Re: [RFC/T/D][PATCH 2/2] Linux/Guest cooperative unmapped page cachecontrol

From: Avi Kivity
Date: Tue Jun 15 2010 - 05:44:39 EST

On 06/15/2010 10:49 AM, Balbir Singh wrote:

All we need is to select the right page to drop.

Do we need to drop to the granularity of the page to drop? I think
figuring out the class of pages and making sure that we don't write
our own reclaim logic, but work with what we have to identify the
class of pages is a good start.

Well, the class of pages are 'pages that are duplicated on the host'. Unmapped page cache pages are 'pages that might be duplicated on the host'. IMO, that's not close enough.

How can the host tell if there is duplication? It may know it has
some pagecache, but it has no idea whether or to what extent guest
pagecache duplicates host pagecache.

Well it is possible in host user space, I for example use memory
cgroup and through the stats I have a good idea of how much is duplicated.
I am ofcourse making an assumption with my setup of the cached mode,
that the data in the guest page cache and page cache in the cgroup
will be duplicated to a large extent. I did some trivial experiments
like drop the data from the guest and look at the cost of bringing it
in and dropping the data from both guest and host and look at the
cost. I could see a difference.

Unfortunately, I did not save the data, so I'll need to redo the

I'm sure we can detect it experimentally, but how do we do it programatically at run time (without dropping all the pages). Situations change, and I don't think we can infer from a few experiments that we'll have a similar amount of sharing. The cost of an incorrect decision is too high IMO (not that I think the kernel always chooses the right pages now, but I'd like to avoid regressions from the unvirtualized state).

btw, when running with a disk controller that has a very large cache, we might also see duplication between "guest" and host. So, if this is a good idea, it shouldn't be enabled just for virtualization, but for any situation where we have a sizeable cache behind us.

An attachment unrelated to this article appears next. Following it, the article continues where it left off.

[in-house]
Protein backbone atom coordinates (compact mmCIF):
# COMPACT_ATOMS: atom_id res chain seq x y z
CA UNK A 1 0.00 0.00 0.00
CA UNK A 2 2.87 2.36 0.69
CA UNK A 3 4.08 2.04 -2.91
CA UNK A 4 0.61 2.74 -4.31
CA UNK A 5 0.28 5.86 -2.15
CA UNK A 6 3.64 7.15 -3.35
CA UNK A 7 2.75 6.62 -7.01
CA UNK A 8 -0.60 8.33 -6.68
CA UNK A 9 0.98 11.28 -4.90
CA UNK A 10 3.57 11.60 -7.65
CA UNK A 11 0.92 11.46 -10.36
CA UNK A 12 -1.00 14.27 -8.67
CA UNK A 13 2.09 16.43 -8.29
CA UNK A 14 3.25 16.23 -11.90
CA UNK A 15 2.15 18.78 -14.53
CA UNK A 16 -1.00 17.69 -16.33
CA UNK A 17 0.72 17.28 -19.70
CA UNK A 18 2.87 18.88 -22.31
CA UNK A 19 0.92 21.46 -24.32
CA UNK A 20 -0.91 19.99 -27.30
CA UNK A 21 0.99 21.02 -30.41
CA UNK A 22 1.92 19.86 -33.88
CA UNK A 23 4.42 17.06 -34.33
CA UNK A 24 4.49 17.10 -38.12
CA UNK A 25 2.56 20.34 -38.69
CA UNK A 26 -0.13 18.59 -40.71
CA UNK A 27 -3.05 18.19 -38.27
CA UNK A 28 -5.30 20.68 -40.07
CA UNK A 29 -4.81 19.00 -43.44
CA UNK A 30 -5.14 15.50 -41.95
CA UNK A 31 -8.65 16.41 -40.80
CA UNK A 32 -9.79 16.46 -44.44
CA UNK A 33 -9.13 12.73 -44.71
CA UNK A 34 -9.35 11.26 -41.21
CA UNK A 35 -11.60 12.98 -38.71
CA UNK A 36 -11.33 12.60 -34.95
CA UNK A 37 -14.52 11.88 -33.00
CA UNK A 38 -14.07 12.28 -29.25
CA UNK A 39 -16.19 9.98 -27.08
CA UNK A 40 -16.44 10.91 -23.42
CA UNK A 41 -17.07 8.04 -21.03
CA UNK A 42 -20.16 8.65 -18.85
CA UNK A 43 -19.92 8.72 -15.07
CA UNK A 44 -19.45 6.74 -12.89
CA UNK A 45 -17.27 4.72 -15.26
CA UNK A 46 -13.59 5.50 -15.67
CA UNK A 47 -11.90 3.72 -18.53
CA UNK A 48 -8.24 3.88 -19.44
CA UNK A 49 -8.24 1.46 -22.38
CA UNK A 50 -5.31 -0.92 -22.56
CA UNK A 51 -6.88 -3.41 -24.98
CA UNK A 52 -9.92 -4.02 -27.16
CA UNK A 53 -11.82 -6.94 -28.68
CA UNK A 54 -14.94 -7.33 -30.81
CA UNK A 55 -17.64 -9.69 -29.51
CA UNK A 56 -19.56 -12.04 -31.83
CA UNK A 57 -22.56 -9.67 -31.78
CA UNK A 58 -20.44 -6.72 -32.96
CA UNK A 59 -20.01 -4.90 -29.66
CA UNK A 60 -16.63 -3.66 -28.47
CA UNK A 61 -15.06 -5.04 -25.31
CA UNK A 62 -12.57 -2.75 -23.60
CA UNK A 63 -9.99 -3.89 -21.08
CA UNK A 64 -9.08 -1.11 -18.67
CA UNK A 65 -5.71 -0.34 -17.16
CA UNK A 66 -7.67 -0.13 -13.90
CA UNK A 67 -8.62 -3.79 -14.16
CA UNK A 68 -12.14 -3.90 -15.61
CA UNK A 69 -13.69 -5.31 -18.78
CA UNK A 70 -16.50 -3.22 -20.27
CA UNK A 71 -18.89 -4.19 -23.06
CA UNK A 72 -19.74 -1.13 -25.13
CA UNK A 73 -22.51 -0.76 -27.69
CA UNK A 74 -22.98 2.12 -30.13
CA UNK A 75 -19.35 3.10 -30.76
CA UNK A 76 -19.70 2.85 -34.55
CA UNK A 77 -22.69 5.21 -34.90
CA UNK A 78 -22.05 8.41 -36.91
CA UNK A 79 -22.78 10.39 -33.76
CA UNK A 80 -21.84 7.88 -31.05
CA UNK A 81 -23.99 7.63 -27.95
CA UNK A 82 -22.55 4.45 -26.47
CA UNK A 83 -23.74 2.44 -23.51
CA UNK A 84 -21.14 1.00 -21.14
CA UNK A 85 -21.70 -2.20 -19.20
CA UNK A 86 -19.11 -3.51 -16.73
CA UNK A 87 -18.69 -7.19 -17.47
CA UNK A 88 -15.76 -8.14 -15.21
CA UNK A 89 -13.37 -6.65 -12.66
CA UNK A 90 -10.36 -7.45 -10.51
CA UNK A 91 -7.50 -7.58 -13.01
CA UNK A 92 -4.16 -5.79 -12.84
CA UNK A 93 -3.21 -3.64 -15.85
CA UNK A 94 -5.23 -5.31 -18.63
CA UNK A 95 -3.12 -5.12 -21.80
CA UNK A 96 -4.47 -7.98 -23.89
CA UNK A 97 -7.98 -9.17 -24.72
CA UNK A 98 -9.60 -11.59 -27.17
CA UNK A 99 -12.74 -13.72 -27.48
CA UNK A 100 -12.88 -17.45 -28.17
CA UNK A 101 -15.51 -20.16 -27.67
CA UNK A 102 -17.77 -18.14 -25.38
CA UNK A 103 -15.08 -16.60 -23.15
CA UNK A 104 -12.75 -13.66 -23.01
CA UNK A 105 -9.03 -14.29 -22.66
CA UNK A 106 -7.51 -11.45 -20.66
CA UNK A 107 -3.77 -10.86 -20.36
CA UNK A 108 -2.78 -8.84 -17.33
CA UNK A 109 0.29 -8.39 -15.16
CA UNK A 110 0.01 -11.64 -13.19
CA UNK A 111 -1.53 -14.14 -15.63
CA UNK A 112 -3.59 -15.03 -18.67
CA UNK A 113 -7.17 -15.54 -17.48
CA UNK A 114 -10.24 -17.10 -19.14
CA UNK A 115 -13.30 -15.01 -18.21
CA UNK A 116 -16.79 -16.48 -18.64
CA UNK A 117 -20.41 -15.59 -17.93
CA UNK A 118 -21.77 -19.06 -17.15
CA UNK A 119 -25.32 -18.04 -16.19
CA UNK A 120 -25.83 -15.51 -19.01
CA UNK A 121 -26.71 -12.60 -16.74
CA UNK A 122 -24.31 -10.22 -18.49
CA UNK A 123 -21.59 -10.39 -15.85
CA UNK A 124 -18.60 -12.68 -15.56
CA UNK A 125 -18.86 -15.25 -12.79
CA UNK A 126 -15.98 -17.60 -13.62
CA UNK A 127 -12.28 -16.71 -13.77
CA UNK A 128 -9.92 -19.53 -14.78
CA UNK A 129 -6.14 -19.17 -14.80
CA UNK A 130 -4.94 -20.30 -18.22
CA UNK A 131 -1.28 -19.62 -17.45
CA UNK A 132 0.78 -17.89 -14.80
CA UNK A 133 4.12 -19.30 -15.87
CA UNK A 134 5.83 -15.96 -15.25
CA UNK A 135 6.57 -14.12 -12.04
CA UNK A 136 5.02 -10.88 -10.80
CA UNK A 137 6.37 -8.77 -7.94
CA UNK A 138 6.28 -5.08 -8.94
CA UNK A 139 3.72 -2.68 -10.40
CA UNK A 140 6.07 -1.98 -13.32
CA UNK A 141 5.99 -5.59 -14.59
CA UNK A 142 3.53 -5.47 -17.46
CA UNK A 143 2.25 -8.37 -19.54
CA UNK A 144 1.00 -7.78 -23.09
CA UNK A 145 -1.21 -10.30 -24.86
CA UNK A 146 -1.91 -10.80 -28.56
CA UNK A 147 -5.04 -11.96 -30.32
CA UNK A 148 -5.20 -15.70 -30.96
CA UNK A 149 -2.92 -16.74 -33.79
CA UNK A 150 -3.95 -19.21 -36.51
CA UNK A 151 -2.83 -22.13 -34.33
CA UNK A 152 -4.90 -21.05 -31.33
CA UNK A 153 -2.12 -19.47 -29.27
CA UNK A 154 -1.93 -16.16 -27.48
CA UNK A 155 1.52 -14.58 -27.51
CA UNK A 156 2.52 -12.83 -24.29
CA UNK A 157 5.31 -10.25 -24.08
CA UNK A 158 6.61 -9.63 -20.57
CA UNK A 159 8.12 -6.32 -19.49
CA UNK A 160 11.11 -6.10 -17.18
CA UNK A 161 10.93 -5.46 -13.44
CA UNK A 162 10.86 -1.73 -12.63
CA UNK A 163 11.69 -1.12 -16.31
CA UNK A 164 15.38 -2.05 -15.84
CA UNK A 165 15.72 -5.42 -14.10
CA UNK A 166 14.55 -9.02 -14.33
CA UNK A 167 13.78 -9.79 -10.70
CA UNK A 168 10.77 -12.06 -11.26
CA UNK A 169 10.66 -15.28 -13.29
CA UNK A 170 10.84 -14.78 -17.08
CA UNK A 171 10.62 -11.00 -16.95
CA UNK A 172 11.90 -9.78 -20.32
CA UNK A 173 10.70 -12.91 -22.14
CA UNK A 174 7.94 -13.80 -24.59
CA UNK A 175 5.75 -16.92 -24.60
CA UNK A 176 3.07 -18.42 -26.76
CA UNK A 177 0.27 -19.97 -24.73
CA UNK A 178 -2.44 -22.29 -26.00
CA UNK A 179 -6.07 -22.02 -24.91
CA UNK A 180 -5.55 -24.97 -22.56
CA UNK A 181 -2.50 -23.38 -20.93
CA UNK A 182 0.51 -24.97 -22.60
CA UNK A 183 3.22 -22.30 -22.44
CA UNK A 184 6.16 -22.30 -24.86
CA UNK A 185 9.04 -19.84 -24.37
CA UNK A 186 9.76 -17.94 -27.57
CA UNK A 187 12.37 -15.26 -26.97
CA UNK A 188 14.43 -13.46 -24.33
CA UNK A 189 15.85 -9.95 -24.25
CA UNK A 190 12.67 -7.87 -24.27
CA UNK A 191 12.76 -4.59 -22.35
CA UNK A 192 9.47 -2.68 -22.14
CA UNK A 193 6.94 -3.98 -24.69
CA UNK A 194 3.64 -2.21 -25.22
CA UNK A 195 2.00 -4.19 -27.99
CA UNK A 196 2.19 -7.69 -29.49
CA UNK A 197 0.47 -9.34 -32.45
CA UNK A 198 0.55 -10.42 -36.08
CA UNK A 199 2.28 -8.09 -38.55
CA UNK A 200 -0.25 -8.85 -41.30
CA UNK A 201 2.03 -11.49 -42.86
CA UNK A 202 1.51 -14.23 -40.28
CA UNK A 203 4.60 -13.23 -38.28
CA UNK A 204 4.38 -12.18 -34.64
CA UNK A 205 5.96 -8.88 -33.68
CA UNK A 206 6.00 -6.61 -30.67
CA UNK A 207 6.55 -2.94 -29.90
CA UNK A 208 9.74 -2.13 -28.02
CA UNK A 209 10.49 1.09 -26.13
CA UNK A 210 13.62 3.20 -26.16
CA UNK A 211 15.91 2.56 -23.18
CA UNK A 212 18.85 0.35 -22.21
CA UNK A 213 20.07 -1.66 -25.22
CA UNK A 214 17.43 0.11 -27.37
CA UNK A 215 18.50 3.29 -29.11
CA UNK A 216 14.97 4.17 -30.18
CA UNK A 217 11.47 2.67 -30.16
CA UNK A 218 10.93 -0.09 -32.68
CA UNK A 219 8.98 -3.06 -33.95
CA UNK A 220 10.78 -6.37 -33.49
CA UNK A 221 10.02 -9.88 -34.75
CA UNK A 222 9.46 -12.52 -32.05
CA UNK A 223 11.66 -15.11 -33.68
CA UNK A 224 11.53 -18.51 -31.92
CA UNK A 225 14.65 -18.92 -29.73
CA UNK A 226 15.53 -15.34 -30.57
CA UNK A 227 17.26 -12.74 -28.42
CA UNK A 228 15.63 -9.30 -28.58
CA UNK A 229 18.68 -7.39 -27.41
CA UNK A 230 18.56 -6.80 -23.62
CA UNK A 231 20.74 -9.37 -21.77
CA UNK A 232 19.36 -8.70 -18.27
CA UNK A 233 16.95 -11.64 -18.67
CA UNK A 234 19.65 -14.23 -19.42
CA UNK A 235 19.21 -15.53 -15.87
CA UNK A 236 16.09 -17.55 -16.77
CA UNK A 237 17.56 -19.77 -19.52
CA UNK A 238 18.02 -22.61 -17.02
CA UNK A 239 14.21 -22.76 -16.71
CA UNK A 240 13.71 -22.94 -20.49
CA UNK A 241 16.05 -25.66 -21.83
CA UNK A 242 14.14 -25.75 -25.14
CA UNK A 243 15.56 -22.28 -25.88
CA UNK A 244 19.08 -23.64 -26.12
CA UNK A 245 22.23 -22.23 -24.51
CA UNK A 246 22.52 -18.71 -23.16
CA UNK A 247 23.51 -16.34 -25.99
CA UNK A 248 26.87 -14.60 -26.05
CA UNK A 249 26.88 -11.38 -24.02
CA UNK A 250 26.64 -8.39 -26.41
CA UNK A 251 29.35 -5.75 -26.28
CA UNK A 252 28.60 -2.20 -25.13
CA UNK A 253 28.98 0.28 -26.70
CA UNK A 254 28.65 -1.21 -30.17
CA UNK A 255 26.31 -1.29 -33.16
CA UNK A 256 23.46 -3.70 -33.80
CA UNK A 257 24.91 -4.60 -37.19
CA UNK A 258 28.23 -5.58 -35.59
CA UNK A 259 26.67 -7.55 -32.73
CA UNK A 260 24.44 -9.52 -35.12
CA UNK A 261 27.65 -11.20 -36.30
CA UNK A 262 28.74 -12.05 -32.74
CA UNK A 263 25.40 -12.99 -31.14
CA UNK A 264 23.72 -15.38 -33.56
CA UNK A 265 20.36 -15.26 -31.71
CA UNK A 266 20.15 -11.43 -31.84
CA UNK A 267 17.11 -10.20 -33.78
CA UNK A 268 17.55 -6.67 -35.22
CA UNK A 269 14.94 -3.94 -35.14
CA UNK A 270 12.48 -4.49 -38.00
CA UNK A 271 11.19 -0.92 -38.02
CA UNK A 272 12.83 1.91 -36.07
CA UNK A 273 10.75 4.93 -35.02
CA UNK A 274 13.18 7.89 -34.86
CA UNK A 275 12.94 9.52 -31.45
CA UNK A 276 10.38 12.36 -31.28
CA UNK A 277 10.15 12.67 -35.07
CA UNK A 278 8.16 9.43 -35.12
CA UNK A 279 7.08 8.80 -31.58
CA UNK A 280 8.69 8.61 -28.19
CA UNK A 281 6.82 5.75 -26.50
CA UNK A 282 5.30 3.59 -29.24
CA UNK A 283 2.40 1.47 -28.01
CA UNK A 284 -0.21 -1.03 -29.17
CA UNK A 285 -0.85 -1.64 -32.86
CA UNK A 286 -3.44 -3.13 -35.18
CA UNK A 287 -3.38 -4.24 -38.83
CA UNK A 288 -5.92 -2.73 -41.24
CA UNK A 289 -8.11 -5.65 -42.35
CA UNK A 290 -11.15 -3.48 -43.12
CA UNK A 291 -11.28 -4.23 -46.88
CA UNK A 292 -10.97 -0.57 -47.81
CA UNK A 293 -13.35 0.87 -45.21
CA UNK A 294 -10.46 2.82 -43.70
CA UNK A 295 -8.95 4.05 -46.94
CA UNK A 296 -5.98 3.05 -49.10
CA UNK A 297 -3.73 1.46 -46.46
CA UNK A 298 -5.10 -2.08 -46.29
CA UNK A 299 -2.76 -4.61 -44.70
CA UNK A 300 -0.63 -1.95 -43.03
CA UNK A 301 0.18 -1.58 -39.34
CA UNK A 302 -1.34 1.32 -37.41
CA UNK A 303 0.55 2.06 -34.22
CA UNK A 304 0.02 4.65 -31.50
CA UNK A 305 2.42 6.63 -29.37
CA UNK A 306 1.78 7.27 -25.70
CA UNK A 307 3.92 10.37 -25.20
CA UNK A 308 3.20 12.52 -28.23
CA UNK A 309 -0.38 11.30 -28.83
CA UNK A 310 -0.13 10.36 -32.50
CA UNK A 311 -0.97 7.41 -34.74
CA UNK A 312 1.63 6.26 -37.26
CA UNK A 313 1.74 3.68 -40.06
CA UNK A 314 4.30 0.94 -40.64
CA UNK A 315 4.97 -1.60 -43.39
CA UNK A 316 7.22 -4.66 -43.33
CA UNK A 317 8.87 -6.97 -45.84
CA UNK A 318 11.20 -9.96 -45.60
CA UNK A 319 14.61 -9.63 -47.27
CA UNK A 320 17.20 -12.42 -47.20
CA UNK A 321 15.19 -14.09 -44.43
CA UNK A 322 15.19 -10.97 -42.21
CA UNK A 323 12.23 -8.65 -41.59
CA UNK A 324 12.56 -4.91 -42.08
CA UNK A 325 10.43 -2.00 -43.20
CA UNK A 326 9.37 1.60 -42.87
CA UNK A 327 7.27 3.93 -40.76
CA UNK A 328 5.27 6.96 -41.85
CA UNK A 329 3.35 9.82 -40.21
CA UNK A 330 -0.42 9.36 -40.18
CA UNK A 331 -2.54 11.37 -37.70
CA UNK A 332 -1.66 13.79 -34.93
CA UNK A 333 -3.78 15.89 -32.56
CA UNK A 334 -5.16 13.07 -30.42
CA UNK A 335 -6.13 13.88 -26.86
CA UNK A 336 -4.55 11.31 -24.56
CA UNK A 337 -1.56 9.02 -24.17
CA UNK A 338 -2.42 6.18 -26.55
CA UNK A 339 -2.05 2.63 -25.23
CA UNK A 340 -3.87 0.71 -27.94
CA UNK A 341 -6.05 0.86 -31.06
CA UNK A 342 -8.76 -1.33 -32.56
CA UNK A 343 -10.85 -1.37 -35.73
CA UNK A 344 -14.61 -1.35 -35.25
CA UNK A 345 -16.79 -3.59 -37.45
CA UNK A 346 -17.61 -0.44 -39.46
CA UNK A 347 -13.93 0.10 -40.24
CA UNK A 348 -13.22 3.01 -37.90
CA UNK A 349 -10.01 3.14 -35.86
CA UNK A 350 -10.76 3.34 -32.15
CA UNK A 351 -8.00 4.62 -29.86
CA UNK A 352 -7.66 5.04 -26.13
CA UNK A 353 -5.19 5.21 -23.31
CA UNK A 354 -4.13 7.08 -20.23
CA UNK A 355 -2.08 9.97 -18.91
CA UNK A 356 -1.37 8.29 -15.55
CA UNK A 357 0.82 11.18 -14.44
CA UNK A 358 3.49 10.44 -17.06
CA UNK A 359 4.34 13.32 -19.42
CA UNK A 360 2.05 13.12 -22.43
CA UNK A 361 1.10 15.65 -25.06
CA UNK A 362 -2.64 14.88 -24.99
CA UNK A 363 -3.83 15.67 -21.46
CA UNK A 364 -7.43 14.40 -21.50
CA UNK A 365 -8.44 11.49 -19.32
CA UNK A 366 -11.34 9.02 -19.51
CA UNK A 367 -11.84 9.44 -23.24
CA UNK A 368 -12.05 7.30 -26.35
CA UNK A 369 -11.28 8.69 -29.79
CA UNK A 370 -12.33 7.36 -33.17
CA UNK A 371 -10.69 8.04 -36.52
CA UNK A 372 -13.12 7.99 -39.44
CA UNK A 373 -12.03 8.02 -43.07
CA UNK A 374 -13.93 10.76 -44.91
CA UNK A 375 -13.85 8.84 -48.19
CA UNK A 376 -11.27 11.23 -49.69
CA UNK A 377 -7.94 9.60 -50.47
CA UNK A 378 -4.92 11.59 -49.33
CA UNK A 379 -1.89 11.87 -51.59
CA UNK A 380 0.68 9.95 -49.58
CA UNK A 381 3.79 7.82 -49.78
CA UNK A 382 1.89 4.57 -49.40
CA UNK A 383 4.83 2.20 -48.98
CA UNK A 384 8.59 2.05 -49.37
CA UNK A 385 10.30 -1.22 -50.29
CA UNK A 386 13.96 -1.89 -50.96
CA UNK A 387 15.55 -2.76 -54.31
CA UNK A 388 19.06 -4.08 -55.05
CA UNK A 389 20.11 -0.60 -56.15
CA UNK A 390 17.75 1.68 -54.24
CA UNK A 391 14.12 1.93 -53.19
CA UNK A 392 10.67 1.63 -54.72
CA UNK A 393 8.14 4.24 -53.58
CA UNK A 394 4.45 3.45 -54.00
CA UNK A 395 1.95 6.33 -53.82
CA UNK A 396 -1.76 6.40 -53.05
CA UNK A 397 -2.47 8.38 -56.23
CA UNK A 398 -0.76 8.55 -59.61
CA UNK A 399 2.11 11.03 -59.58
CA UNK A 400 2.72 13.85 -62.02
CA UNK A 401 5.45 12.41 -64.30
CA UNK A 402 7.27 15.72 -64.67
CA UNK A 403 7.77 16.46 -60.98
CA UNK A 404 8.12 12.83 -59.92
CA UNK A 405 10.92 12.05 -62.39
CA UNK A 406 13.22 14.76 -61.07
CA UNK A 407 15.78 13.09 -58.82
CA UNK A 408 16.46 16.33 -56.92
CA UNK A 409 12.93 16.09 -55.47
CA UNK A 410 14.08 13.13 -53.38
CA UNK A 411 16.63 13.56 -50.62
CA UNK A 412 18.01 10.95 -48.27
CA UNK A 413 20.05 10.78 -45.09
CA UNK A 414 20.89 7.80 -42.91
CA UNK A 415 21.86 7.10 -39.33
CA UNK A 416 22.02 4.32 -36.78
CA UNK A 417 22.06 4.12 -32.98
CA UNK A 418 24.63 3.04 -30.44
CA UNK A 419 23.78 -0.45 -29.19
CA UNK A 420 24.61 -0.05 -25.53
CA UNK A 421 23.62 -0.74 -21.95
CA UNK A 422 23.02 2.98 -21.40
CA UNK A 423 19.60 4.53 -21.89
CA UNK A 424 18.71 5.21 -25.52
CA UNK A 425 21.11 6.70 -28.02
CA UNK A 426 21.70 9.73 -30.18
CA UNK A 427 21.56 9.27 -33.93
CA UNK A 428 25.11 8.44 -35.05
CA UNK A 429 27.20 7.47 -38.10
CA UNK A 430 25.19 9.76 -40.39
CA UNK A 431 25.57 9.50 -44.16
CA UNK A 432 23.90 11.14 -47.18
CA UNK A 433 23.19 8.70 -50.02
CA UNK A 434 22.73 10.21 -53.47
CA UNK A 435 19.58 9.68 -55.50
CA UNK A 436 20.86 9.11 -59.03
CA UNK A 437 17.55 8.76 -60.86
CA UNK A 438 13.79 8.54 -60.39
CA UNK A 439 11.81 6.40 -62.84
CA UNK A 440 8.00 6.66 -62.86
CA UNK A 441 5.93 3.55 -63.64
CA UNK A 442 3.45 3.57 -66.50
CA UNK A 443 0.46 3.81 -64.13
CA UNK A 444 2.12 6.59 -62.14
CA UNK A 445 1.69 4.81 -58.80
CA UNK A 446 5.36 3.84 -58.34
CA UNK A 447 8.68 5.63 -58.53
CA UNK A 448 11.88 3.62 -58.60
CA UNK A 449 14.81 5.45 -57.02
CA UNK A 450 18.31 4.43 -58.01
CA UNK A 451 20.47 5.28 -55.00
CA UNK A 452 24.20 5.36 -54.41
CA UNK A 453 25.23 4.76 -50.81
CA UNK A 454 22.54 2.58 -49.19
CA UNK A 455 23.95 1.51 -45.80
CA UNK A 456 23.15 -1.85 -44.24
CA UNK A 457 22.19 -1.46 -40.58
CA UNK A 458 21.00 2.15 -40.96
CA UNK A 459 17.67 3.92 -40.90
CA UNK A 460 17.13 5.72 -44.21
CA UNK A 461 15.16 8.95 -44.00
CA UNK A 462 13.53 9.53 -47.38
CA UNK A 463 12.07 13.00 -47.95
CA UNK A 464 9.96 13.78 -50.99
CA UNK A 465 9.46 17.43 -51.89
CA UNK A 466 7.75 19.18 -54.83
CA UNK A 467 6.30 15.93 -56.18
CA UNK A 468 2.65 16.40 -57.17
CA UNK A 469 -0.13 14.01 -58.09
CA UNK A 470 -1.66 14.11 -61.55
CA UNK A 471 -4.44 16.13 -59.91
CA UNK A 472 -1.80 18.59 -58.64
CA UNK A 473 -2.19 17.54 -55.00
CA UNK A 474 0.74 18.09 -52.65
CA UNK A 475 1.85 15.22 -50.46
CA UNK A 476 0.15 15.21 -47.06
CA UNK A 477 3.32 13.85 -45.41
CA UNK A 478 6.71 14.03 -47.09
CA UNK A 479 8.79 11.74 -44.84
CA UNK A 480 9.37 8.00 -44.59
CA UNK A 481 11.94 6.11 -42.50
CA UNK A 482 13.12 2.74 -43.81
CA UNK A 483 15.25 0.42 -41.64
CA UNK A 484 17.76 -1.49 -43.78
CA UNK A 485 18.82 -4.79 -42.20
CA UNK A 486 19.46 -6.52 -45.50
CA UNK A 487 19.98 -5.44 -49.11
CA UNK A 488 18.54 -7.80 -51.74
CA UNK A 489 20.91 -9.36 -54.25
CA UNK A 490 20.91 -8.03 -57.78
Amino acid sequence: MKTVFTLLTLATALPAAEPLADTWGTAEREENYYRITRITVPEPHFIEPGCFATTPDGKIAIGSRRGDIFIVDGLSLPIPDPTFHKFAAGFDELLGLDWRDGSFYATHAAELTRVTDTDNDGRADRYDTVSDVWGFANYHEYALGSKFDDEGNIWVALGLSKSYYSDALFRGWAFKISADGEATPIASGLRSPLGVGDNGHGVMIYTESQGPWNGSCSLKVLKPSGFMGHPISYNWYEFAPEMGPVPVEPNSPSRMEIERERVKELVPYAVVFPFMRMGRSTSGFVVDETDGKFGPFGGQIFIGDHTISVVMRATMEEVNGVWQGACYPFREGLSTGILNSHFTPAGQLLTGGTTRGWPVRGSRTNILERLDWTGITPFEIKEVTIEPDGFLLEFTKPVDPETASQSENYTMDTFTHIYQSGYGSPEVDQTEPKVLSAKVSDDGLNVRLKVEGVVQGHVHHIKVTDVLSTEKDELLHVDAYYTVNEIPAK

It doesn't, really. The host only has aggregate information about
itself, and no information about the guest.

Dropping duplicate pages would be good if we could identify them.
Even then, it's better to drop the page from the host, not the
guest, unless we know the same page is cached by multiple guests.

On the exact pages to drop, please see my comments above on the class
of pages to drop.

Well, we disagree about that. There is some value in dropping duplicated pages (not always), but that's not what the patch does. It drops unmapped pagecache pages, which may or may not be duplicated.

There are reasons for wanting to get the host to cache the data

There are also reasons to get the guest to cache the data - it's more efficient to access it in the guest.

Unless the guest is using cache = none, the data will still hit the
host page cache
The host can do a better job of optimizing the writeouts

True, especially for non-raw storage. But even there we have to fsync all the time to keep the metadata right.

But why would the guest voluntarily drop the cache? If there is no
memory pressure, dropping caches increases cpu overhead and latency
even if the data is still cached on the host.

So, there are basically two approaches

1. First patch, proactive - enabled by a boot option
2. When ballooned, we try to (please NOTE try to) reclaim cached pages
first. Failing which, we go after regular pages in the alloc_page()
call in the balloon driver.

Doesn't that mean you may evict a RU mapped page ahead of an LRU unmapped page, just in the hope that it is double-cached?

Maybe we need the guest and host to talk to each other about which pages to keep.

2. Drop the cache on either a special balloon option, again the host
knows it caches that very same information, so it prefers to free that
up first.
Dropping in response to pressure is good. I'm just not convinced
the patch helps in selecting the correct page to drop.

That is why I've presented data on the experiments I've run and
provided more arguments to backup the approach.

I'm still unconvinced, sorry.

error compiling committee.c: too many arguments to function

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